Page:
Creating a Restful Bedroom for A Child on the Autism Spectrum
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Creating a Restful Bedroom for a Child on the Autism Spectrum
For a child with autism, bedroom design is extremely important. Although your child will engage in several activities in this room, it should be a place of relaxation first and foremost. Recent research suggests that children with autism who sleep seven or fewer hours per night experience more severe autistic symptoms, including social problems, compulsive behaviors, and depressed mood. Fortunately, a restful bedroom environment may help your child get the quality sleep they need. Here are some tips to turn your child’s home environment into a place where they can thrive.
Add Features that Encourage Exploration
It’s a good idea to divide your child’s room into sections. Clearly designating areas for play, sleep, and learning can help your child focus on the activity at hand. In one section of the room, include features that encourage your child to explore and get creative. Add a comfortable rug and provide Legos, blocks, and jigsaw puzzles. Incorporate a small desk into the area with drawing supplies. This is a great way to help your child develop new skills and greater confidence.
Provide an Active Outdoor Play Space
Consider supplementing this indoor play area with an explorative backyard space. All children can benefit from being outside, getting exercise, soaking up vitamin D from the sun, and developing an appreciation for nature. Plus, outdoor play can help your child broaden their developmental skills as they problem-solve and practice learning from their mistakes. HomeAdvisor recommends adding sensory play elements to your backyard just as you would to their bedroom. Some excellent options include a swing set (the cost of a wood swing set averages $500 - $1,200), a bubble station, and sidewalk chalk. If you need help setting up your swing set, you can call on a handyman in Tulsa. This work can be pricey (with an average cost of $431), so you may want to ask family and friends to help instead.
Incorporate Calm Zones
When your child needs to escape from overwhelming stimulation, a calm zone in their bedroom can provide comfort and relief. A play tent or space on the floor with big, fluffy pillows is great for this. You can think of this area as a kind of cool-down spot. Add some calming toys, like teddy bears, to help engage your child without contributing to overstimulation. Supplying headphones and a weighted blanket can also be a good idea.
Choose Design Elements that Promote Rest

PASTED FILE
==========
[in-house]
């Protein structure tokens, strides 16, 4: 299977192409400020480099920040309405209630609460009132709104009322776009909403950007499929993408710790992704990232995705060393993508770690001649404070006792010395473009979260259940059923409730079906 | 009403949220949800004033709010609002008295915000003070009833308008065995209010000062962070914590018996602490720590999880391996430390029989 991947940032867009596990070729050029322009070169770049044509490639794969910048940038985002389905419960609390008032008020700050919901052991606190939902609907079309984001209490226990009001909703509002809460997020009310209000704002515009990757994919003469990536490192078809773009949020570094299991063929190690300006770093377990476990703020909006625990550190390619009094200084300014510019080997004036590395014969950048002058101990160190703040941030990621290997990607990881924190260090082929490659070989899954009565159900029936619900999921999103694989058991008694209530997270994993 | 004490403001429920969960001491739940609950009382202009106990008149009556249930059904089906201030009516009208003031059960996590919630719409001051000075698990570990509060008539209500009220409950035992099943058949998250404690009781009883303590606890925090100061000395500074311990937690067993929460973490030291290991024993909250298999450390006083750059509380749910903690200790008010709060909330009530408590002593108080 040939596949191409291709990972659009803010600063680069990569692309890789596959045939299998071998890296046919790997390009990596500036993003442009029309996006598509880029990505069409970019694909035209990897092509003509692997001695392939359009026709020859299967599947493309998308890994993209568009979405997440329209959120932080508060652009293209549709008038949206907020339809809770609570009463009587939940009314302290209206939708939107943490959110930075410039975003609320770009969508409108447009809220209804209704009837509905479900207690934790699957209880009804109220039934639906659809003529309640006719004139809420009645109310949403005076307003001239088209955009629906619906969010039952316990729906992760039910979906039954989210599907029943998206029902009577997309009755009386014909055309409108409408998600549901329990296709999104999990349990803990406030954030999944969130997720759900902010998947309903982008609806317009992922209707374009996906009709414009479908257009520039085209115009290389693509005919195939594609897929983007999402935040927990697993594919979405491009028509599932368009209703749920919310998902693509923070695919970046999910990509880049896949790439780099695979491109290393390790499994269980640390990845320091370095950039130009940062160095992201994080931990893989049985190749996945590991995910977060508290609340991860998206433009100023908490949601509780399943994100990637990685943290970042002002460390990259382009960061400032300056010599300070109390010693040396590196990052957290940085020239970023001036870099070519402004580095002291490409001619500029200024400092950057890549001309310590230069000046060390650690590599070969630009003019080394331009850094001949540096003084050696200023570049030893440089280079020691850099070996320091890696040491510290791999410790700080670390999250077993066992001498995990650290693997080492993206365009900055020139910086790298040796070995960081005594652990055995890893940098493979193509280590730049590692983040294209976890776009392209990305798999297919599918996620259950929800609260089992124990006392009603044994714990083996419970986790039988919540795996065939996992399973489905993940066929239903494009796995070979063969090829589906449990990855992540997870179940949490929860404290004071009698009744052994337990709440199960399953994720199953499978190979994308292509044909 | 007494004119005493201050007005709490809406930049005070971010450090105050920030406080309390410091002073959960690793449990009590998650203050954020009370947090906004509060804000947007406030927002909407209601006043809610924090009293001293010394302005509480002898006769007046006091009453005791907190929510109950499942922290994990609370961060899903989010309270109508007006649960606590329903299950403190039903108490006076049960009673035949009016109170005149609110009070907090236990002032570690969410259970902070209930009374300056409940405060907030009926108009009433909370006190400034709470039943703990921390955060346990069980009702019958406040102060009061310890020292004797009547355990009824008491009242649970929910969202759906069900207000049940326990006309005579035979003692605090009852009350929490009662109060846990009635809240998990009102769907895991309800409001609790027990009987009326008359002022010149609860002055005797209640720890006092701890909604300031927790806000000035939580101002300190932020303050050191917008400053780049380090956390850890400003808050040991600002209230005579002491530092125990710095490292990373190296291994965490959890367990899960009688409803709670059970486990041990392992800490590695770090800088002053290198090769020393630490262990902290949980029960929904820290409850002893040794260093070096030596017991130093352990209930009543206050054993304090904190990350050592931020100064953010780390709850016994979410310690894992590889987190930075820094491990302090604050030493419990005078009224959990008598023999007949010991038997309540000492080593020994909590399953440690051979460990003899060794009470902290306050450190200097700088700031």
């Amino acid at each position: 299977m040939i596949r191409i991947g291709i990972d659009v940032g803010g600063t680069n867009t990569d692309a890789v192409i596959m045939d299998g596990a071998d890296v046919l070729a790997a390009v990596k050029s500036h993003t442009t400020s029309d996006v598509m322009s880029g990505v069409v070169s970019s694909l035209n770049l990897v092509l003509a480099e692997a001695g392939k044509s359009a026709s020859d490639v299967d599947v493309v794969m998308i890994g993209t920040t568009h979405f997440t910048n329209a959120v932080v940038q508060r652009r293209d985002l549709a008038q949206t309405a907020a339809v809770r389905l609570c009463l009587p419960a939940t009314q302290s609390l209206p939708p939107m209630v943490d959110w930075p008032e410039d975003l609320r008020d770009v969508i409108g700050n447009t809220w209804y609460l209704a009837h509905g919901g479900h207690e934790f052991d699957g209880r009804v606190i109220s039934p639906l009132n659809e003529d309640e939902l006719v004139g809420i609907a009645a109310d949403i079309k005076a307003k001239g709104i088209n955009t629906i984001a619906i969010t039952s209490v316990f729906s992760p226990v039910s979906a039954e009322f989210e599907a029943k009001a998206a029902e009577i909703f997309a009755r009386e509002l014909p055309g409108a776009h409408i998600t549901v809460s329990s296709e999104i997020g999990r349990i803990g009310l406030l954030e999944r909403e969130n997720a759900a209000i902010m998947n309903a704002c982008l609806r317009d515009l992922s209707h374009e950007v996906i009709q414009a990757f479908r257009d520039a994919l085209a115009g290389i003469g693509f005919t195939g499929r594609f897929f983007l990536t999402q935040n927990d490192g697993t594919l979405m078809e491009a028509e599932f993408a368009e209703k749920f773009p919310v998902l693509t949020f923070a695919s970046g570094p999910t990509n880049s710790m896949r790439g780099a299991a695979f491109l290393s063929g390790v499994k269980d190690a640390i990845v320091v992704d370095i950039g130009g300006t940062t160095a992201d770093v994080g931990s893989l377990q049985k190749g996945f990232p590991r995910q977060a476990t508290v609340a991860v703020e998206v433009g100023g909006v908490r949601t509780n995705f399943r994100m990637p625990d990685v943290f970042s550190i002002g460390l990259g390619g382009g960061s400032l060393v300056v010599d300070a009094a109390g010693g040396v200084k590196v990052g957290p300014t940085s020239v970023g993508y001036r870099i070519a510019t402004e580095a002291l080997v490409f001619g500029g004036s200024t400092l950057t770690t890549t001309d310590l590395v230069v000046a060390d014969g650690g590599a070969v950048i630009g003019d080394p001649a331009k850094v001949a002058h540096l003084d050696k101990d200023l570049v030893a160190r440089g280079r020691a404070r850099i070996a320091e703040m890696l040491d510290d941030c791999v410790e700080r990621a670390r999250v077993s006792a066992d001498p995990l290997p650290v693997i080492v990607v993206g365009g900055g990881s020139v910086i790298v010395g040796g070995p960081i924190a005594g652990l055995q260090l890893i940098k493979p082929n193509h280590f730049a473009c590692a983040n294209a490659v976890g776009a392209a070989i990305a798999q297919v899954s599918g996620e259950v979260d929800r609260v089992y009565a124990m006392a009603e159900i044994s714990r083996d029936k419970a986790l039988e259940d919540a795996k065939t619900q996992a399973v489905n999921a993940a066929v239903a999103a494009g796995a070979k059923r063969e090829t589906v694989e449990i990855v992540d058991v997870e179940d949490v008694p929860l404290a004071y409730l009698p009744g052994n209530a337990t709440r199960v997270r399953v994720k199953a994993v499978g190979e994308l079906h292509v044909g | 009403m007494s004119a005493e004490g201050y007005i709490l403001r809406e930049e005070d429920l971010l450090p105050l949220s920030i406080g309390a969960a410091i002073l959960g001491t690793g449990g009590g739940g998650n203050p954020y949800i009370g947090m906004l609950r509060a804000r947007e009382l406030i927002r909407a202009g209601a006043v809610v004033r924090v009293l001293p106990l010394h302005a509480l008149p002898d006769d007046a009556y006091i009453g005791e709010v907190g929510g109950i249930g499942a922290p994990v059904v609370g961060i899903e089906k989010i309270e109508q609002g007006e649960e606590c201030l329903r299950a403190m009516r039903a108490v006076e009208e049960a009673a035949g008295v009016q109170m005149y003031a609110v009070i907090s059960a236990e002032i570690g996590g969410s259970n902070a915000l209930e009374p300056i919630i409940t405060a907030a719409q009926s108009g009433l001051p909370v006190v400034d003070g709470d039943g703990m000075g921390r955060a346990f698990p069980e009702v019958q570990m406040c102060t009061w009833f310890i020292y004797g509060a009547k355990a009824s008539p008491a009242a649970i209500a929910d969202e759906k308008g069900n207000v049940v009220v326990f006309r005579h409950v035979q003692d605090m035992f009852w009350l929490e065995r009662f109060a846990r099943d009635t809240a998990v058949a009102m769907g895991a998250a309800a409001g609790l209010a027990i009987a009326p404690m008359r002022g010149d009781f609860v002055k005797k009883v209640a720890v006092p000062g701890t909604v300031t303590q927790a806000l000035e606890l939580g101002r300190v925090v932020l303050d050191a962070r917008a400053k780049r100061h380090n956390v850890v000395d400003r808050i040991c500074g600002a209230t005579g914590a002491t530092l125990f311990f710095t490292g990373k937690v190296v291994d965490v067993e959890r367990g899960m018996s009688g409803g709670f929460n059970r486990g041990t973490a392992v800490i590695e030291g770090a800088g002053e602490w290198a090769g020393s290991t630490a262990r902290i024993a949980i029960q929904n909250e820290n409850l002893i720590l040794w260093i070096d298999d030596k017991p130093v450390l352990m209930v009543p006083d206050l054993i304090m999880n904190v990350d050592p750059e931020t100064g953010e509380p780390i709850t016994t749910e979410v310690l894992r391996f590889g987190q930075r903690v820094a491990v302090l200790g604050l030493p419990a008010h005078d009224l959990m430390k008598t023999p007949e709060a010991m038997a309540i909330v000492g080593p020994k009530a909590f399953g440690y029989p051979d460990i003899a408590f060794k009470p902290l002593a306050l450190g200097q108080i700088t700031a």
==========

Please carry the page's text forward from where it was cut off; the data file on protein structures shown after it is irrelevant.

The overall design of your child's bedroom should follow the same idea as the calm zone. Paint the walls in a soothing shade of green or blue. Avoid bright overhead lights. Instead, maximize natural light from outdoors and soft ambient lighting with lampshades or wall sconces. Consider adding some artwork that depicts nature and family photos to help comfort your child.
There are also a few things you can do to improve your child’s sleep quality during the night. The Alaska Sleep Clinic recommends keeping your child’s room cool, dark, and quiet. You can accomplish this with the help of blackout curtains and a cooling fan that plays double duty by drowning out distracting sounds. Most importantly, don’t keep electronics in the room—televisions, computers, and tablets contribute to wakefulness.
Think Like a Minimalist
Another way to help your child thrive in their bedroom is to cut out the clutter. Clutter can be distracting and distressing, even for adults! Remove anything from the room that your child no longer wants or uses. If your child has a lot of toys that they love, try packing most of them in a bin and keeping just a few out for them to play with at a time. Use clear bins to store their things so your little one knows where to find items they need—this will help your child learn independence as they are increasingly able to accomplish things on their own. For organizational inspiration, check out these awesome children’s storage ideas from DIY Joy.
Like all children, kids with autism want to feel safe and comforted in their home environment. Since their bedroom may be the only place they can call their own, ensure this space meets all of their needs for creativity, exploration, and relaxation. Just remember to ask for their input—choosing a favorite color to paint the walls or hanging artwork of their choice can help your child feel more in control of their space.